Hawk Shipping v. Cron Navigation

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Hawk Shipping Ltd v Cron Navigation Ltd
English Commercial Court: Toulson J.: 11 July 2003
T. Raphael, instructed by Hill Taylor Dickinson, for Hawk
M. Nolan, instructed by Michael Lloyd & Co., for Cron
This appeal concerned the basis on which the arbitrator calculated the charterer's loss once he had found that the owners had wrongfully withdrawn the vessel. The owners argued that the arbitrator had based his calculation on the charterer's figure for loss of earnings without taking into account the available market for an alternative vessel.

DMC Rating Category: Confirmed

This case note is based on an Article in the November 2003 Edition of the ‘Bulletin’, published by the Marine and Insurance teams at the international firm of lawyers, DLA. DLA is an International Contributor to this website

The charterparty in this case was on an amended Baltime 1939 form for a period of 4 months, plus or minus 10 days, with options for the charterer to renew for two further periods of 3 months. The vessel was delivered on 21 July 2000 and performed a number of voyages before being withdrawn from charter by the owners on 20 October 2000.

The charterer said it would have extended the charterparty for the maximum period and claimed as loss of profits the difference between the freight it would have earned over that period and the expenses it would have incurred in earning it. The owners, however, argued that the charterers could have chartered another vessel and that the measure of damages should be the difference between the charterparty hire rate and the hire rate of the substitute vessel.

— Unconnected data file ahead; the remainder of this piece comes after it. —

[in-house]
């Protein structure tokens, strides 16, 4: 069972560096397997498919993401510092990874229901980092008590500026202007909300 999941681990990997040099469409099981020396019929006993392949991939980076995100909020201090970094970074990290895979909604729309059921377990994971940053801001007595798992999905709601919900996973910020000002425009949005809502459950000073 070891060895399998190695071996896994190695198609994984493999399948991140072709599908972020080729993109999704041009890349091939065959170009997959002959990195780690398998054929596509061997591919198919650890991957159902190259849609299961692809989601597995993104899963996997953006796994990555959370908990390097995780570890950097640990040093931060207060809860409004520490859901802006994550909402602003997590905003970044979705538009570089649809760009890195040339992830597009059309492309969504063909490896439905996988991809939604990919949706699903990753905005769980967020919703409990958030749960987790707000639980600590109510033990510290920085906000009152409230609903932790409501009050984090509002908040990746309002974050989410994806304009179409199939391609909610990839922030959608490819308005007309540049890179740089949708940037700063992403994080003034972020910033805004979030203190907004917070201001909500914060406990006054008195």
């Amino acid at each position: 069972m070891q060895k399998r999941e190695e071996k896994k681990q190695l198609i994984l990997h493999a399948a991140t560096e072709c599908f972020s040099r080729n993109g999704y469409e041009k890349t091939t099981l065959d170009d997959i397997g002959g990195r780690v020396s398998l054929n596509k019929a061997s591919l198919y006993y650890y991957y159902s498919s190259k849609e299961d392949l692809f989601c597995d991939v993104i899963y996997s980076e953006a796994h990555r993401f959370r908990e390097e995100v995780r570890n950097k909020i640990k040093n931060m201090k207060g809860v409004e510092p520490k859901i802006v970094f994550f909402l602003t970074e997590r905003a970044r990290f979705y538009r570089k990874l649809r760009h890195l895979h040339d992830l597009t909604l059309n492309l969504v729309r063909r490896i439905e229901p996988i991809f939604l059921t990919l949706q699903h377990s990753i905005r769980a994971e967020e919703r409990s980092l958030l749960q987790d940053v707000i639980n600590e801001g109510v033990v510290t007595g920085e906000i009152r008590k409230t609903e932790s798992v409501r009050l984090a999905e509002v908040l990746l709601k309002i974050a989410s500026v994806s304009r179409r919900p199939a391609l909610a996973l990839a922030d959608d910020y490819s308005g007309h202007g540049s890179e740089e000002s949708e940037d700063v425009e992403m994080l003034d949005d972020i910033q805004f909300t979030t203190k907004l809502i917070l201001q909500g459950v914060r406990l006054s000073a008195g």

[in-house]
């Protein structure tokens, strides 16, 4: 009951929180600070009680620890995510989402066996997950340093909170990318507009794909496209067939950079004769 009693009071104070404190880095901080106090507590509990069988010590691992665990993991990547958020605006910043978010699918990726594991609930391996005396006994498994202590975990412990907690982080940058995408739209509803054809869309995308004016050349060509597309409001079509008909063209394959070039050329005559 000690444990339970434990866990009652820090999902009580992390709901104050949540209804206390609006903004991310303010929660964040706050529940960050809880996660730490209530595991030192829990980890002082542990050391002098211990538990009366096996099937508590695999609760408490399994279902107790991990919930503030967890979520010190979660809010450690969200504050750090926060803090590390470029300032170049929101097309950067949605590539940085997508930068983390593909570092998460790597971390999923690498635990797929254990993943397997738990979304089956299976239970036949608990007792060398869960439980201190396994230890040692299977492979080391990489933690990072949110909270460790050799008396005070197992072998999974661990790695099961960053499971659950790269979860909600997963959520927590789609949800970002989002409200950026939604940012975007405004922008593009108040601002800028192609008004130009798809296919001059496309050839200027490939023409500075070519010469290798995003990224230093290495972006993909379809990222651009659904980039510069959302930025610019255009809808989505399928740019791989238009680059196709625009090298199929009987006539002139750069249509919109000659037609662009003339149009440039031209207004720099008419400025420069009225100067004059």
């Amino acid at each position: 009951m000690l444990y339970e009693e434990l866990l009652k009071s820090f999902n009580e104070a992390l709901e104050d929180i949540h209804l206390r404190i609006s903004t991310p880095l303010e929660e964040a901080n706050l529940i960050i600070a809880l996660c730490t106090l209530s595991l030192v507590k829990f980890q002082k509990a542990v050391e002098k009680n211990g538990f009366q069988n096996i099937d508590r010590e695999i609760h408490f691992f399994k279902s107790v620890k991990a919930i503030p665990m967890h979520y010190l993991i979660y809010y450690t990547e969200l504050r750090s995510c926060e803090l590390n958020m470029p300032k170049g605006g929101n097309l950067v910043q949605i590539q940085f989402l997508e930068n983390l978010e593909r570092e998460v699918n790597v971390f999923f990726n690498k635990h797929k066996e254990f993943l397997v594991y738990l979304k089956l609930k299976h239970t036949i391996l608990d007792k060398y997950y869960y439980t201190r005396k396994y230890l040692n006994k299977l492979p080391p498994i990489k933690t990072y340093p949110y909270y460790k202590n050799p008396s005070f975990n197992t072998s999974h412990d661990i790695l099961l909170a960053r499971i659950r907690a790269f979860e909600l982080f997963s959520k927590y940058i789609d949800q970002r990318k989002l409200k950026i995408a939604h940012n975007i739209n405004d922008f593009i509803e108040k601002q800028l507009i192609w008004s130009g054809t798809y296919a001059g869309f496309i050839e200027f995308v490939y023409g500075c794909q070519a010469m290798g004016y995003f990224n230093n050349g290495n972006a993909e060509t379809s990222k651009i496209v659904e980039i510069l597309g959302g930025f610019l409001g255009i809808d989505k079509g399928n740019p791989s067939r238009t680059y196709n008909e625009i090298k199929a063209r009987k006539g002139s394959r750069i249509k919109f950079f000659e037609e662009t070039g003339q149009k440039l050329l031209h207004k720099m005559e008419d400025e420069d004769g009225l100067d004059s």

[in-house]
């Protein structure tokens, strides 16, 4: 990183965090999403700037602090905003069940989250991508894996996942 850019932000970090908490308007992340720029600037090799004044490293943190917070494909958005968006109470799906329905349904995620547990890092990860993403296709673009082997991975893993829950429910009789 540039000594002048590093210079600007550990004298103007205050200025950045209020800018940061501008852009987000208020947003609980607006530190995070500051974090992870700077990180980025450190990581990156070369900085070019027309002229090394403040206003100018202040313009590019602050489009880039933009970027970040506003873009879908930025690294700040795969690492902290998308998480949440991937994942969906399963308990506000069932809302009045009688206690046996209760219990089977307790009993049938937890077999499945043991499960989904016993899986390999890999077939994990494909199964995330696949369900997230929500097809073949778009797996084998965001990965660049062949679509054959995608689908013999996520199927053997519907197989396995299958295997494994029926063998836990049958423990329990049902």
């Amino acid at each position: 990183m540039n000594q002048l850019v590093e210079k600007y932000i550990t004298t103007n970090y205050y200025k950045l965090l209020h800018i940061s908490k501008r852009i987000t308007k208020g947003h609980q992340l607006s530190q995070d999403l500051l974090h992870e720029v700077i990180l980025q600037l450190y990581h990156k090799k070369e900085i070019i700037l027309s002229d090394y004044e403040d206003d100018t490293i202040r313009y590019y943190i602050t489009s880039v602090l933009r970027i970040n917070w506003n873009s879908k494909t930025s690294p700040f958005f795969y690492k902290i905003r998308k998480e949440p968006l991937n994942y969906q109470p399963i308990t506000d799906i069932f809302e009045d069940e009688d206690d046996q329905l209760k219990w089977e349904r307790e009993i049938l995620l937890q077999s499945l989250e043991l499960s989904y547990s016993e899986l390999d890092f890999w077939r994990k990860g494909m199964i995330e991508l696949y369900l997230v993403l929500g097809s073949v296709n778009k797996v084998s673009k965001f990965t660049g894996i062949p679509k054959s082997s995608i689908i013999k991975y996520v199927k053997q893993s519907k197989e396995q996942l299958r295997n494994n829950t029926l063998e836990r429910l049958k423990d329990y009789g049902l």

The arbitrator adopted the charterers' approach but also applied his own commercial judgment in deciding what would be a reasonable profit level over what period - $200 per day over 233 days. The total award was $72,477 plus interest and costs.

The owners wrote to the arbitrator asking about the basis of his calculation, relying on section 57(3)(a) of the Arbitration Act 1996 (which enables a party to ask the arbitrator to correct a clerical mistake or clarify or remove any ambiguity in the award). The arbitrator responded to say that there was no satisfactory evidence that a suitable replacement vessel could have been found for this cargo of ammonium nitrate. The owners could have provided evidence of the availability of alternative suitable tonnage during the arbitration but had failed to do so.

Not satisfied with this, the owners issued an application to the court under section 68, claiming there had been a serious irregularity. Not only had the arbitrator ignored their argument about the proper calculation of damages (and so overlooked a central part of their case), but the owners had been taken by surprise at the arbitrator's decision to adopt the charterer's basis of calculation and had not had proper opportunity to put in evidence of the availability of an alternative vessel.

The judge was not impressed by the owners’ arguments. As in any claim for damages for breach of contract, the loss recoverable by the charterer was the loss naturally and directly resulting from the breach. Where one party to a contract fails to perform his obligations and where there is an available market in which a substitute vessel or substitute goods or services can be obtained, the normal measure of loss will be the difference between the contract rate and the rate of obtaining a substitute. There is, however, no legal presumption that there is an available market. It is a question of fact in each case.

It was implicit from the owners' pleadings that there was an available market, but they had provided no evidence. It was for the arbitrator to determine questions of fact. With no direct evidence from either side, he had considered the matter himself and his letter explained why he was not persuaded that a suitable replacement vessel could have been located. There was nothing in the decision that approached irregularity, let alone a serious irregularity within the meaning of section 68.



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